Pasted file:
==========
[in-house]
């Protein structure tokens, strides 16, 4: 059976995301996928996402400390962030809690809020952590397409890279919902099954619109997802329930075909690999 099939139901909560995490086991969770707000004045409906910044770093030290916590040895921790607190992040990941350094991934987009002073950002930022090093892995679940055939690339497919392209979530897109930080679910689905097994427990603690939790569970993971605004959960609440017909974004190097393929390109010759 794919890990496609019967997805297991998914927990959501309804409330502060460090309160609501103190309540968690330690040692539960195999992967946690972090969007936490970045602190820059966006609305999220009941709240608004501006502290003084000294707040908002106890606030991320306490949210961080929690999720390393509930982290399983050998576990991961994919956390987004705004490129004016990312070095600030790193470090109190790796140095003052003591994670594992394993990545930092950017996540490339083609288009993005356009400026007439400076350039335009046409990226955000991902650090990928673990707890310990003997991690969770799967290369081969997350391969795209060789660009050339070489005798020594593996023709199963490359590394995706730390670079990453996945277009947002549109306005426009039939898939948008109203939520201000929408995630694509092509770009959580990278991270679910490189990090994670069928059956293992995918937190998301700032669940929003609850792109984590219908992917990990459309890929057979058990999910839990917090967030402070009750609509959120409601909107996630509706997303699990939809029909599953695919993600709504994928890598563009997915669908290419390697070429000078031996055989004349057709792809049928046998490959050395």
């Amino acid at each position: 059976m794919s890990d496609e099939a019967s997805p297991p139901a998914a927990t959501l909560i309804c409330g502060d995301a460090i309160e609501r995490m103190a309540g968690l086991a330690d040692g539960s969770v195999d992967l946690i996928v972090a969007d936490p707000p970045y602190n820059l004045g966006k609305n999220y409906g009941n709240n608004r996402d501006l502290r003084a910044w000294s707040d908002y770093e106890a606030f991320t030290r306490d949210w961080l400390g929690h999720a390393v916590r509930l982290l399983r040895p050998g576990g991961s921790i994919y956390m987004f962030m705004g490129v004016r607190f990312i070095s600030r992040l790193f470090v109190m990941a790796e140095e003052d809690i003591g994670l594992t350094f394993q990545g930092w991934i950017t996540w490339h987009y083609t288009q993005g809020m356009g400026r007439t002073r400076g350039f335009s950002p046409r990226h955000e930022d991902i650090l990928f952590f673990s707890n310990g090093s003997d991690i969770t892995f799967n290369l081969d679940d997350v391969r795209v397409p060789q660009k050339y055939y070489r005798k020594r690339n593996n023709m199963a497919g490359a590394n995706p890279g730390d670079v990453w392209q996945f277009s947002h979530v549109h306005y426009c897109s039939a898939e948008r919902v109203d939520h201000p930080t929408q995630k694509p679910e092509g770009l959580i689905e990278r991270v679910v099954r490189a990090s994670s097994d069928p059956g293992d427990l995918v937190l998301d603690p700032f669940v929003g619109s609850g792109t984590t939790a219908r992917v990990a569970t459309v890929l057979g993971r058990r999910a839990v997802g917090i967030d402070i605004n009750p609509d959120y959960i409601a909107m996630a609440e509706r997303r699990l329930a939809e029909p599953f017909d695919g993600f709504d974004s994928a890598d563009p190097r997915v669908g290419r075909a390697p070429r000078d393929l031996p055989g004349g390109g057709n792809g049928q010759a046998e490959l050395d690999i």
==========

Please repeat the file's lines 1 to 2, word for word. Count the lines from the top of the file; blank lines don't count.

[in-house]
């Protein structure tokens, strides 16, 4: 059976995301996928996402400390962030809690809020952590397409890279919902099954619109997802329930075909690999 099939139901909560995490086991969770707000004045409906910044770093030290916590040895921790607190992040990941350094991934987009002073950002930022090093892995679940055939690339497919392209979530897109930080679910689905097994427990603690939790569970993971605004959960609440017909974004190097393929390109010759 794919890990496609019967997805297991998914927990959501309804409330502060460090309160609501103190309540968690330690040692539960195999992967946690972090969007936490970045602190820059966006609305999220009941709240608004501006502290003084000294707040908002106890606030991320306490949210961080929690999720390393509930982290399983050998576990991961994919956390987004705004490129004016990312070095600030790193470090109190790796140095003052003591994670594992394993990545930092950017996540490339083609288009993005356009400026007439400076350039335009046409990226955000991902650090990928673990707890310990003997991690969770799967290369081969997350391969795209060789660009050339070489005798020594593996023709199963490359590394995706730390670079990453996945277009947002549109306005426009039939898939948008109203939520201000929408995630694509092509770009959580990278991270679910490189990090994670069928059956293992995918937190998301700032669940929003609850792109984590219908992917990990459309890929057979058990999910839990917090967030402070009750609509959120409601909107996630509706997303699990939809029909599953695919993600709504994928890598563009997915669908290419390697070429000078031996055989004349057709792809049928046998490959050395």